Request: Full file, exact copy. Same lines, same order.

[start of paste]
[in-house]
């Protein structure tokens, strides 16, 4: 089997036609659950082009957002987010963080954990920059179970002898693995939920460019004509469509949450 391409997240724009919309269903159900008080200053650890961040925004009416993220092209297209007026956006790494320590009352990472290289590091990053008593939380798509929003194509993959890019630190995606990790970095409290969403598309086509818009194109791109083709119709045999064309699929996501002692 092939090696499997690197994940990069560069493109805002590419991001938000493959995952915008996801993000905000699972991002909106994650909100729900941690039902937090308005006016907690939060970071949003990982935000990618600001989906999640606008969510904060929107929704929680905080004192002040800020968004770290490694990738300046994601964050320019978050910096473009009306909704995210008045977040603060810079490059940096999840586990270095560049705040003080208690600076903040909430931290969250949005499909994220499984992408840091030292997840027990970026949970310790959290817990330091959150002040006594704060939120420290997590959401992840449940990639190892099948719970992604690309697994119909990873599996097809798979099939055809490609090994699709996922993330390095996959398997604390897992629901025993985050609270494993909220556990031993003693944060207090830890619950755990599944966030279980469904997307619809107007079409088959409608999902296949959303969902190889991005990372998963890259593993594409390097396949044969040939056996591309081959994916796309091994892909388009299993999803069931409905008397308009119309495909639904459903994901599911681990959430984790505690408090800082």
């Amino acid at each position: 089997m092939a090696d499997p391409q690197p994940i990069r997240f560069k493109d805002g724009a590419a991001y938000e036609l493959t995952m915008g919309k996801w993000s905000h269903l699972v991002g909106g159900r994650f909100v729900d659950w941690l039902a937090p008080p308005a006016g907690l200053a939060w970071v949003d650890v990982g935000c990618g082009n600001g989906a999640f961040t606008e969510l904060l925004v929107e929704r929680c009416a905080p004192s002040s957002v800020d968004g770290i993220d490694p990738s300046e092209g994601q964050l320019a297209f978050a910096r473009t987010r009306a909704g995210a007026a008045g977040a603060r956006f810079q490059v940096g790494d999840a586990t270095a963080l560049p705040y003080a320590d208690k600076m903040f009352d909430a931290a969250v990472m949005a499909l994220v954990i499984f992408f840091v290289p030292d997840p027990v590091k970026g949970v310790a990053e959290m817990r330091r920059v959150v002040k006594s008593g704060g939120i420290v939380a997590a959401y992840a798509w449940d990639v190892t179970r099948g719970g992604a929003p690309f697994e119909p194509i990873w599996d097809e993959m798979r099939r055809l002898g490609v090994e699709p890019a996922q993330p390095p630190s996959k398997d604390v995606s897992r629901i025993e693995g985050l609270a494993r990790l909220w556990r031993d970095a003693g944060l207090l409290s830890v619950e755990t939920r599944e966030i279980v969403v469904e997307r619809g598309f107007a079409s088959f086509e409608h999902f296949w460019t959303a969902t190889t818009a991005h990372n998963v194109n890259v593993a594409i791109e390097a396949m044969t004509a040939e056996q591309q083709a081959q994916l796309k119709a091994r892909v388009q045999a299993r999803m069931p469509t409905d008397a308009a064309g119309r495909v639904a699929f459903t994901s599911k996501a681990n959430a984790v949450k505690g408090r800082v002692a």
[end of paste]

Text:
[in-house]
């Protein structure tokens, strides 16, 4: 089997036609659950082009957002987010963080954990920059179970002898693995939920460019004509469509949450 391409997240724009919309269903159900008080200053650890961040925004009416993220092209297209007026956006790494320590009352990472290289590091990053008593939380798509929003194509993959890019630190995606990790970095409290969403598309086509818009194109791109083709119709045999064309699929996501002692 092939090696499997690197994940990069560069493109805002590419991001938000493959995952915008996801993000905000699972991002909106994650909100729900941690039902937090308005006016907690939060970071949003990982935000990618600001989906999640606008969510904060929107929704929680905080004192002040800020968004770290490694990738300046994601964050320019978050910096473009009306909704995210008045977040603060810079490059940096999840586990270095560049705040003080208690600076903040909430931290969250949005499909994220499984992408840091030292997840027990970026949970310790959290817990330091959150002040006594704060939120420290997590959401992840449940990639190892099948719970992604690309697994119909990873599996097809798979099939055809490609090994699709996922993330390095996959398997604390897992629901025993985050609270494993909220556990031993003693944060207090830890619950755990599944966030279980469904997307619809107007079409088959409608999902296949959303969902190889991005990372998963890259593993594409390097396949044969040939056996591309081959994916796309091994892909388009299993999803069931409905008397308009119309495909639904459903994901599911681990959430984790505690408090800082």
């Amino acid at each position: 089997m092939a090696d499997p391409q690197p994940i990069r997240f560069k493109d805002g724009a590419a991001y938000e036609l493959t995952m915008g919309k996801w993000s905000h269903l699972v991002g909106g159900r994650f909100v729900d659950w941690l039902a937090p008080p308005a006016g907690l200053a939060w970071v949003d650890v990982g935000c990618g082009n600001g989906a999640f961040t606008e969510l904060l925004v929107e929704r929680c009416a905080p004192s002040s957002v800020d968004g770290i993220d490694p990738s300046e092209g994601q964050l320019a297209f978050a910096r473009t987010r009306a909704g995210a007026a008045g977040a603060r956006f810079q490059v940096g790494d999840a586990t270095a963080l560049p705040y003080a320590d208690k600076m903040f009352d909430a931290a969250v990472m949005a499909l994220v954990i499984f992408f840091v290289p030292d997840p027990v590091k970026g949970v310790a990053e959290m817990r330091r920059v959150v002040k006594s008593g704060g939120i420290v939380a997590a959401y992840a798509w449940d990639v190892t179970r099948g719970g992604a929003p690309f697994e119909p194509i990873w599996d097809e993959m798979r099939r055809l002898g490609v090994e699709p890019a996922q993330p390095p630190s996959k398997d604390v995606s897992r629901i025993e693995g985050l609270a494993r990790l909220w556990r031993d970095a003693g944060l207090l409290s830890v619950e755990t939920r599944e966030i279980v969403v469904e997307r619809g598309f107007a079409s088959f086509e409608h999902f296949w460019t959303a969902t190889t818009a991005h990372n998963v194109n890259v593993a594409i791109e390097a396949m044969t004509a040939e056996q591309q083709a081959q994916l796309k119709a091994r892909v388009q045999a299993r999803m069931p469509t409905d008397a308009a064309g119309r495909v639904a699929f459903t994901s599911k996501a681990n959430a984790v949450k505690g408090r800082v002692a």